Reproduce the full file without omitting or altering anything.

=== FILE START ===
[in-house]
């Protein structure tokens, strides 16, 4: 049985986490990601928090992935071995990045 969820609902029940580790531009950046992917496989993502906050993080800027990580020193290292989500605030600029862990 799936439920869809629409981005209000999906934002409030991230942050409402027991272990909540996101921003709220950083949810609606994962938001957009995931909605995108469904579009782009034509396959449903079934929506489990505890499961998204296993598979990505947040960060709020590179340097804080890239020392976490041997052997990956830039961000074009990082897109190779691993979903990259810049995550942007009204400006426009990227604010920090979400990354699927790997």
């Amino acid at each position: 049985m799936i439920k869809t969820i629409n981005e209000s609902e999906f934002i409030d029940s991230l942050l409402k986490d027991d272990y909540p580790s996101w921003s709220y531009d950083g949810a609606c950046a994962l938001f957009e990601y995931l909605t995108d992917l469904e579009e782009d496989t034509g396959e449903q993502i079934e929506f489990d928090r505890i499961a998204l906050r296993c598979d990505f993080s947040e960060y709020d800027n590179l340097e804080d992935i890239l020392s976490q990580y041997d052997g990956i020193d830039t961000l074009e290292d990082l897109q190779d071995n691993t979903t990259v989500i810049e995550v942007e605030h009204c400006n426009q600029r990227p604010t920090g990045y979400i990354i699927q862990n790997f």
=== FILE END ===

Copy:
[in-house]
């Protein structure tokens, strides 16, 4: 049985986490990601928090992935071995990045 969820609902029940580790531009950046992917496989993502906050993080800027990580020193290292989500605030600029862990 799936439920869809629409981005209000999906934002409030991230942050409402027991272990909540996101921003709220950083949810609606994962938001957009995931909605995108469904579009782009034509396959449903079934929506489990505890499961998204296993598979990505947040960060709020590179340097804080890239020392976490041997052997990956830039961000074009990082897109190779691993979903990259810049995550942007009204400006426009990227604010920090979400990354699927790997």
């Amino acid at each position: 049985m799936i439920k869809t969820i629409n981005e209000s609902e999906f934002i409030d029940s991230l942050l409402k986490d027991d272990y909540p580790s996101w921003s709220y531009d950083g949810a609606c950046a994962l938001f957009e990601y995931l909605t995108d992917l469904e579009e782009d496989t034509g396959e449903q993502i079934e929506f489990d928090r505890i499961a998204l906050r296993c598979d990505f993080s947040e960060y709020d800027n590179l340097e804080d992935i890239l020392s976490q990580y041997d052997g990956i020193d830039t961000l074009e290292d990082l897109q190779d071995n691993t979903t990259v989500i810049e995550v942007e605030h009204c400006n426009q600029r990227p604010t920090g990045y979400i990354i699927q862990n790997f």